Aly Raisman, Zoë Kravitz, Gigi Hadid, Ruby Rose, Jessica Mendoza, and Lena Dunham.
How do you sell athleisure in a crowded marketplace? You could tinker with patterns or fabric, team up with a celebrity designer, or do what Reebok did yesterday and bring together six boldface names to discuss female empowerment on stage while clad in your latest collection.
Lena Dunham, Gigi Hadid, Olympic gymnast and Reebok athlete Aly Raisman, actresses Ruby Rose and Zoë Kravitz, and ESPN baseball commentator Jessica Mendoza convened in Soho to talk about the traps of perfection in line with Reebok’s new Perfect Never campaign, of which Hadid is the face. The idea is that women shouldn’t try to be perfect: Bettering yourself, in and out of the gym, is a more worthy goal.
The messaging is a little complicated, and Hadid knows it. “It kind of seems strange that a model who’s supposed to be perfect is the face of the Perfect Never campaign,” Hadid says. “People were like ‘why her?’ That’s the point. Everyone always calls me perfect and I’m just not, I’m like everyone else.” The 21-year-old choker enthusiast acknowledged once again that she isn’t the best model out there but she works hard and tries to be nice to everyone.
Just like you, she still has doubts, though unlike you, she has Lena Dunham to help talk her through tough times. Dunham admitted that she and Hadid talked on the phone “for hours” recently about a social-media incident. And they agreed on the importance of being transparent, as celebrities, even though there’s backlash: “I’ve always tried to be really, really open about my struggles with illness and my struggles with anxiety,” Dunham said, and Hadid jumped in, “But then you get crap for being open, like ‘You said this wrong and this wrong.’ I’m just trying to share my story! I’m not saying I know everything about it.”
Dunham joked that she works out “once every three weeks” but she meditates to drown out the noise.
“That’s a place where I can always go where I’m whole,” she said. “That’s a place for me where things are just boundless and there’s no judgment toward myself from myself.”
Hadid and Ruby Rose, on the other hand, rely on boxing as stress relief. (Before the panel, more than 50 women took a boxing self-defense class led by Gigi’s trainer, Rob Piela of Gotham Gym.) Boxing “gave me discipline and made me feel good,” said Rose. “I had a really good coach who focused me on being strong. You just don’t have any distractions. I had an amateur boxing fight and it was something really worth striving for and living for.” That, plus “lots of therapy.”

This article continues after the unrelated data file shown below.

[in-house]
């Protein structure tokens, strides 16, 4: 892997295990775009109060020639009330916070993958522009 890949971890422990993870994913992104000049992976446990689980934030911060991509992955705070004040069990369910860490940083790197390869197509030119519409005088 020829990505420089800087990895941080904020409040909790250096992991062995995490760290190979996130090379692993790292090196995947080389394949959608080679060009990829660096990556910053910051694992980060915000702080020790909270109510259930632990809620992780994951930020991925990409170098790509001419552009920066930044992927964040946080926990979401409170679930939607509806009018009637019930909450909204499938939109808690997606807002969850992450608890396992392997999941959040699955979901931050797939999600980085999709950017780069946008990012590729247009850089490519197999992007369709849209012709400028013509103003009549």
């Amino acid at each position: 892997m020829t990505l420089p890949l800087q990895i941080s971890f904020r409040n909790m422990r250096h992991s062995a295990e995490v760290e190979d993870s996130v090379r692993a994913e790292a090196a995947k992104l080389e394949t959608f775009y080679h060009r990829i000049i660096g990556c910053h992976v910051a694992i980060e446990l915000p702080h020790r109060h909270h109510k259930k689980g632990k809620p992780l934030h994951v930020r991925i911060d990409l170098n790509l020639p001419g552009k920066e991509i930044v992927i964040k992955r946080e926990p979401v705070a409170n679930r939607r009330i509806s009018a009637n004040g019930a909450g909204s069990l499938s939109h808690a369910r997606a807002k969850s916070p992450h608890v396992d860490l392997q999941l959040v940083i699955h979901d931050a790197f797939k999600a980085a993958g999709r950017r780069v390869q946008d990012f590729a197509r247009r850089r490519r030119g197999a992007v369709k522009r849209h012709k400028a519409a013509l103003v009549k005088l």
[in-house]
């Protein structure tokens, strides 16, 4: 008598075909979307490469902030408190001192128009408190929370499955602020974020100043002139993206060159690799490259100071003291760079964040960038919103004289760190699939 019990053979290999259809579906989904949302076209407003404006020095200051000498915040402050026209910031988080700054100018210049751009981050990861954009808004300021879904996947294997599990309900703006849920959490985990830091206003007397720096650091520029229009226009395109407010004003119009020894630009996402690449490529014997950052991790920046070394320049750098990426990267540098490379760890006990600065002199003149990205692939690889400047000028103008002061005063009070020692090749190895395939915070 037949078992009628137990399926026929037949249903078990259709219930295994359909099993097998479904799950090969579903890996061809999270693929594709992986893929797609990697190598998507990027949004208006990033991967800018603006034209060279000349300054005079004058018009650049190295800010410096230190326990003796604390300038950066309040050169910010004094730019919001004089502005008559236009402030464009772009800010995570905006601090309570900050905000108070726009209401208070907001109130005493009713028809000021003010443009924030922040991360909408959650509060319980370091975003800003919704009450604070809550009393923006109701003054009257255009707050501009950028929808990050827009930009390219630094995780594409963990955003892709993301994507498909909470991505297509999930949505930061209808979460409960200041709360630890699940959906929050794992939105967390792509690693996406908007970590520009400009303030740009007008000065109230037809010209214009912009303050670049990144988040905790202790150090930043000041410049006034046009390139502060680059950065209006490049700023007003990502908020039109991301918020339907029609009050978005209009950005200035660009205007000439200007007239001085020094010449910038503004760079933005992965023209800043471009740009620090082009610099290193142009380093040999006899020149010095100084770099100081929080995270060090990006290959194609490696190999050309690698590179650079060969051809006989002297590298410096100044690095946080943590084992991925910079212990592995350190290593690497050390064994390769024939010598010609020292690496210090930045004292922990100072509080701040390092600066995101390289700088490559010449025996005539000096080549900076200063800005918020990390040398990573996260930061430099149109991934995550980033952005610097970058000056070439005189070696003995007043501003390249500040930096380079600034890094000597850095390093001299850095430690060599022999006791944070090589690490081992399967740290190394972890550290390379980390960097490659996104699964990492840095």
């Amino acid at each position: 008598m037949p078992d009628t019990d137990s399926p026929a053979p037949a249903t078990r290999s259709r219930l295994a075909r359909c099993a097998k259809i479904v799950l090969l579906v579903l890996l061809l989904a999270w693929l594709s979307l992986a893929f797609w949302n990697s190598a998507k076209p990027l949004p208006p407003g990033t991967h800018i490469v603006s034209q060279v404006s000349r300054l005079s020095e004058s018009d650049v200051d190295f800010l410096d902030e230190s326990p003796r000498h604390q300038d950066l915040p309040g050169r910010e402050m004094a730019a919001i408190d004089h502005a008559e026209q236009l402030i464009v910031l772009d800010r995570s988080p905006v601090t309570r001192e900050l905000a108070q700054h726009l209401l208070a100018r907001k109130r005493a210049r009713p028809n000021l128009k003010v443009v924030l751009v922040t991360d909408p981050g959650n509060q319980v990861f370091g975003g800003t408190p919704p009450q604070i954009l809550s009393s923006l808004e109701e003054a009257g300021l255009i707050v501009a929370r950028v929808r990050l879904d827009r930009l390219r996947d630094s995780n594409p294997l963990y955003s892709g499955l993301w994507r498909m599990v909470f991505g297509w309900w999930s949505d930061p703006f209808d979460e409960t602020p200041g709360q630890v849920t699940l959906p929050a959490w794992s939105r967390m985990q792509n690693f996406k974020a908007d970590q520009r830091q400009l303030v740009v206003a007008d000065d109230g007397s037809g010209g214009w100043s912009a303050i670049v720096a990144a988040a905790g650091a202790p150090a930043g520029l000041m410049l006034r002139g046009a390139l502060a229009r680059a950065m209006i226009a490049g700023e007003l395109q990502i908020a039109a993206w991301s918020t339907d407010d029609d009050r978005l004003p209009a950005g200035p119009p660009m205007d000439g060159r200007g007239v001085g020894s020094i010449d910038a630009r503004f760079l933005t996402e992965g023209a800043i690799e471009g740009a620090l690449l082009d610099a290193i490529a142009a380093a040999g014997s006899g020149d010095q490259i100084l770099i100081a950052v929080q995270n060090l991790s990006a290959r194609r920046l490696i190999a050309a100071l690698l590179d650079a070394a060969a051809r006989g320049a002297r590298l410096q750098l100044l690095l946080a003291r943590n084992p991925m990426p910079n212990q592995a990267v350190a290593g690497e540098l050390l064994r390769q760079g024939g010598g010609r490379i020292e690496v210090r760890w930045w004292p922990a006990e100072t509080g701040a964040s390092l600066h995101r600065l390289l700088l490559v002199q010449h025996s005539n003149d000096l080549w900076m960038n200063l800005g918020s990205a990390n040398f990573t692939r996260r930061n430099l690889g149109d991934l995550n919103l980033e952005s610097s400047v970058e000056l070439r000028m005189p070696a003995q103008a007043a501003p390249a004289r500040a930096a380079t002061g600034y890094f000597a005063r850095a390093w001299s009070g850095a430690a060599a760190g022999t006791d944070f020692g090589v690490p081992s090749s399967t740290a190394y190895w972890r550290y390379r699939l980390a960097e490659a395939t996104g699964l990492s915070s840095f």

Hadid praised her for that comment: “I think a lot of people are scared to get help and it’s so inspiring to hear when people say ‘This has really helped me.’” Raisman chimed in to say she just started going the day before and Dunham congratulated her. The panel had now turned into a support group.
Later, the Girls creator added that “there’s so much stigma for women around mental health care and taking care of ourselves. Basically the ideal that we’ve created is the 24-hour woman who can get up, do her job, be a girlfriend, be a parent, look good doing it, and the fact is that that’s too much pressure for anybody.”
But Hadid will be under pressure to give Reebok a return on its (hefty-looking) investment. The company is taking a bet that you’ll relate to Gigi, or at least want to look like her, or find the message empowering, or all of the above.
It’s already seeing success thanks to the model’s Instagram account, where she has more than 26 million followers. When Corinna Werkle, Reebok’s head of design and apparel excellence, first welcomed Hadid to the stage, she pushed back her $350 lime-green bomber jacket to show off two things: her abs and her strappy sports bra. Werkle said the bra had become a “staple” part of the business after Hadid posted a picture of herself boxing in it.
The photo has more than 1.6 million likes, and Hadid said it’s one of her top-ten posts this year. And the bra isn’t just cute, it works — “When I was a volleyball player in high school I had a lot more muscle than I do now, my boobs were bigger, so I know a good bra … Trust me.”
Of course, she’s hardly the first model to hawk sports bras with a side of empowerment. Gisele signed with Under Armour back in 2014, but 2016 was really the year of the model-athlete deal: Karlie Kloss joined Adidas by Stella McCartney, Gigi inked her Reebok deal, and her sister Bella signed with Nike in November. Puma, not wanting to be left out of the social-media race, signed non-model Kylie Jenner over the summer. (Reebok is owned by the Adidas Group.)
The Perfect Never campaign actually launched over the summer with UFC fighter Ronda Rousey. Rousey, who had a perfect record until late last year, is training for UFC 207 later this month and wasn’t able to attend the event, but she sent a video message explaining why she rejects perfection. Once it finished, a woman in the row behind me whispered “I love her.” Clearly, the feminism-through-athleisure approach was working.